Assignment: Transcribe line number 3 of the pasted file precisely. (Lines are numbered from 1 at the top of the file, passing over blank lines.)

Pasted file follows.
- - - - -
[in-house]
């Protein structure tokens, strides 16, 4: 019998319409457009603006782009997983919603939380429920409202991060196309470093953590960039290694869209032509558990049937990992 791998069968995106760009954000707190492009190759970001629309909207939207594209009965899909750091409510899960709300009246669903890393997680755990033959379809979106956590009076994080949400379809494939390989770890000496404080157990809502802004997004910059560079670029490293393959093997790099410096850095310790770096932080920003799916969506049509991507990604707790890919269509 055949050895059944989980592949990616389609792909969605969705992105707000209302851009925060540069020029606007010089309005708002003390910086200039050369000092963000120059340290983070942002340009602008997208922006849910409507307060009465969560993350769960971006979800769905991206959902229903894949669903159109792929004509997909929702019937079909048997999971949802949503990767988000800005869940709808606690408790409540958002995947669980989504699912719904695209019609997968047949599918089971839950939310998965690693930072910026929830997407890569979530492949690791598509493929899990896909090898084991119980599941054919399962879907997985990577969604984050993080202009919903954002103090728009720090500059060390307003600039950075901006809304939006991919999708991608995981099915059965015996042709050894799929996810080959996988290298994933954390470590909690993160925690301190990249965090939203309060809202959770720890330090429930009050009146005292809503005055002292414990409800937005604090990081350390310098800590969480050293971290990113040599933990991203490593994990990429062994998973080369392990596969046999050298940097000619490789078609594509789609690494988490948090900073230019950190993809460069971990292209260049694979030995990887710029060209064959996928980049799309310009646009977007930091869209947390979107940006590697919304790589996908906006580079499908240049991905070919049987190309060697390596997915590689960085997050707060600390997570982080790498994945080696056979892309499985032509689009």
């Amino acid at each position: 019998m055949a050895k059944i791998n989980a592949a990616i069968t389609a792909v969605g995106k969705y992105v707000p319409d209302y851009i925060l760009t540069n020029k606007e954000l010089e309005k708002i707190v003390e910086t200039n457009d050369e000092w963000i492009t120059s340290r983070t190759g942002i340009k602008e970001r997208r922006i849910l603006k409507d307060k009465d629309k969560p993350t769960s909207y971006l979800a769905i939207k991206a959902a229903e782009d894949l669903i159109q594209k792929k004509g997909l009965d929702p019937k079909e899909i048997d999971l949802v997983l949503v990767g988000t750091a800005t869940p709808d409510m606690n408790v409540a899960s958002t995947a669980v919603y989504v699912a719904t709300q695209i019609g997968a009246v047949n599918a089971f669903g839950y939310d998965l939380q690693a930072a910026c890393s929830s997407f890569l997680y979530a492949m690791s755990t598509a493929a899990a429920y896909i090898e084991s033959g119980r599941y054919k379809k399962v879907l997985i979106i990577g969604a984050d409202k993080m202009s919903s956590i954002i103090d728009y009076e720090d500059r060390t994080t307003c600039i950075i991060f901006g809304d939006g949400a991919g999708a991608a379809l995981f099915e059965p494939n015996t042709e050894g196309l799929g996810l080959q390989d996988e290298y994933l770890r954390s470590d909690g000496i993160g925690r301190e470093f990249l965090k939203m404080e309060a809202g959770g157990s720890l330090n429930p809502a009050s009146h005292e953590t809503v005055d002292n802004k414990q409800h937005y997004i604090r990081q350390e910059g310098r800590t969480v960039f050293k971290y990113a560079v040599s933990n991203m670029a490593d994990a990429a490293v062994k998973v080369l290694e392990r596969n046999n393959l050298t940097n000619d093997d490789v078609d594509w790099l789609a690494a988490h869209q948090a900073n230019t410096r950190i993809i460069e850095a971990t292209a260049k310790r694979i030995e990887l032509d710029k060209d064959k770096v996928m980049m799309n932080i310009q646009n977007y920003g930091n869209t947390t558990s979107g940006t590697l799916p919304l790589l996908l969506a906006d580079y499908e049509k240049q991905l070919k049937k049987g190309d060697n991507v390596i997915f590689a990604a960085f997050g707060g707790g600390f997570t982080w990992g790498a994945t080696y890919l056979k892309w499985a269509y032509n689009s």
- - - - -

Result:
């Amino acid at each position: 019998m055949a050895k059944i791998n989980a592949a990616i069968t389609a792909v969605g995106k969705y992105v707000p319409d209302y851009i925060l760009t540069n020029k606007e954000l010089e309005k708002i707190v003390e910086t200039n457009d050369e000092w963000i492009t120059s340290r983070t190759g942002i340009k602008e970001r997208r922006i849910l603006k409507d307060k009465d629309k969560p993350t769960s909207y971006l979800a769905i939207k991206a959902a229903e782009d894949l669903i159109q594209k792929k004509g997909l009965d929702p019937k079909e899909i048997d999971l949802v997983l949503v990767g988000t750091a800005t869940p709808d409510m606690n408790v409540a899960s958002t995947a669980v919603y989504v699912a719904t709300q695209i019609g997968a009246v047949n599918a089971f669903g839950y939310d998965l939380q690693a930072a910026c890393s929830s997407f890569l997680y979530a492949m690791s755990t598509a493929a899990a429920y896909i090898e084991s033959g119980r599941y054919k379809k399962v879907l997985i979106i990577g969604a984050d409202k993080m202009s919903s956590i954002i103090d728009y009076e720090d500059r060390t994080t307003c600039i950075i991060f901006g809304d939006g949400a991919g999708a991608a379809l995981f099915e059965p494939n015996t042709e050894g196309l799929g996810l080959q390989d996988e290298y994933l770890r954390s470590d909690g000496i993160g925690r301190e470093f990249l965090k939203m404080e309060a809202g959770g157990s720890l330090n429930p809502a009050s009146h005292e953590t809503v005055d002292n802004k414990q409800h937005y997004i604090r990081q350390e910059g310098r800590t969480v960039f050293k971290y990113a560079v040599s933990n991203m670029a490593d994990a990429a490293v062994k998973v080369l290694e392990r596969n046999n393959l050298t940097n000619d093997d490789v078609d594509w790099l789609a690494a988490h869209q948090a900073n230019t410096r950190i993809i460069e850095a971990t292209a260049k310790r694979i030995e990887l032509d710029k060209d064959k770096v996928m980049m799309n932080i310009q646009n977007y920003g930091n869209t947390t558990s979107g940006t590697l799916p919304l790589l996908l969506a906006d580079y499908e049509k240049q991905l070919k049937k049987g190309d060697n991507v390596i997915f590689a990604a960085f997050g707060g707790g600390f997570t982080w990992g790498a994945t080696y890919l056979k892309w499985a269509y032509n689009s």